The researchers found no support for what they call “strategic lapsing” – a deliberate decision to quit paying the premiums by healthy older individuals who, upon reconsideration, conclude that their risk of needing care in the future is low. …Learn More

Fewer Boomers Get Social Security at 62

Grave that says "62"

The best way for most individuals to increase their retirement income is by delaying Social Security – each year they wait significantly boosts their monthly benefit check.

It seems that baby boomers are getting the message. The share of people who claim their Social Security benefits at age 62 – as soon as they’re eligible – is falling, and falling more rapidly than previously thought.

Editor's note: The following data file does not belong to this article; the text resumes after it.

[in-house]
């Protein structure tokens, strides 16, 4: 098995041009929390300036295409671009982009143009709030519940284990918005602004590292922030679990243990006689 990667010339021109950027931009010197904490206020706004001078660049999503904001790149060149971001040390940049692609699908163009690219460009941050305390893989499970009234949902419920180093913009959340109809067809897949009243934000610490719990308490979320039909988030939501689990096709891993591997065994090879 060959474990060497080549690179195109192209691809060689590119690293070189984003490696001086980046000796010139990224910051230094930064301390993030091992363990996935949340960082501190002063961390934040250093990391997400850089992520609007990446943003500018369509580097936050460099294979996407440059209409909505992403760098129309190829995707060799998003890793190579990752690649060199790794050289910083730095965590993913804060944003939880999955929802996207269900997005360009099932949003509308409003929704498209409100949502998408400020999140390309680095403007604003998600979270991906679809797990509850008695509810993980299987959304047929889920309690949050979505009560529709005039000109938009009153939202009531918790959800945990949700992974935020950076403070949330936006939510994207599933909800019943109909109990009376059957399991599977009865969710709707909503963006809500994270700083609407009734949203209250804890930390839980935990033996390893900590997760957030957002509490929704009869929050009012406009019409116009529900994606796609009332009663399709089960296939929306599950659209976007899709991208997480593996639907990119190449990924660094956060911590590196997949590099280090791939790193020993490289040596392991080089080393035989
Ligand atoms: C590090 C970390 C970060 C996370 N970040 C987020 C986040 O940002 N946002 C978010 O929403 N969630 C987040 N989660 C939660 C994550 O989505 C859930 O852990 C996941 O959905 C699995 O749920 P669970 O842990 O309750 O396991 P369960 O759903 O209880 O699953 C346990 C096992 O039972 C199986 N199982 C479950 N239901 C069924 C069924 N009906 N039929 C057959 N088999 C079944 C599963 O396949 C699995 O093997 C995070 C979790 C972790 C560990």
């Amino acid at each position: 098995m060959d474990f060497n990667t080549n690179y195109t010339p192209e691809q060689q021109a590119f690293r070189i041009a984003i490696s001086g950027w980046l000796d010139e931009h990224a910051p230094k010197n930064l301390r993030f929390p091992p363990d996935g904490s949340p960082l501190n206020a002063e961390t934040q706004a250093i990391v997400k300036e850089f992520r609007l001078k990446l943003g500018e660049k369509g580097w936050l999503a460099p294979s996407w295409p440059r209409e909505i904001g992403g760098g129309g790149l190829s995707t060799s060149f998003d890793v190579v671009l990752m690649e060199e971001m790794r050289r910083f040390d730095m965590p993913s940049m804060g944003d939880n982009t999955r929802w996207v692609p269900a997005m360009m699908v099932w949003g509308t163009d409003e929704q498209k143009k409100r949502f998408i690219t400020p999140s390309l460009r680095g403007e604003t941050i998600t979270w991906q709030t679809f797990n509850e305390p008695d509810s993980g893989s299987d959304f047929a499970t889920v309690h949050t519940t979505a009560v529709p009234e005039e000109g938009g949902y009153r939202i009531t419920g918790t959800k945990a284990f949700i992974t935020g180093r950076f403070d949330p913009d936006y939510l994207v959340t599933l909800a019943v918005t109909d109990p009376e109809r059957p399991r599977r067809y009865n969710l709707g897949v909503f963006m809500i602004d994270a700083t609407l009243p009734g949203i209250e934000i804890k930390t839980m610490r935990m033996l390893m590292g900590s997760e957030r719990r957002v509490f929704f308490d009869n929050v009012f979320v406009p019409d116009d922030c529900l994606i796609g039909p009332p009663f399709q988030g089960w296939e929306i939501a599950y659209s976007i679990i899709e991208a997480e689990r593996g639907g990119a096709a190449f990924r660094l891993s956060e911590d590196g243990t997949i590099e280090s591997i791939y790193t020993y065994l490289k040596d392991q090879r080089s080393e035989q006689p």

The share of 62-year-old men who claimed immediately dropped from 56 percent in 1996 to 36 percent in 2013, according to the Center for Retirement Research, which supports this blog. For women with the same birth years, the share of 62-year-old claimers declined from 63 percent to 40 percent.

The Center also confirmed that more people are waiting to sign up for their benefits until after their full retirement age under the program, which is 66 for most baby boomers. Waiting provides at least one-third more in their monthly Social Security checks than the 62-year-old claimers receive. …Learn More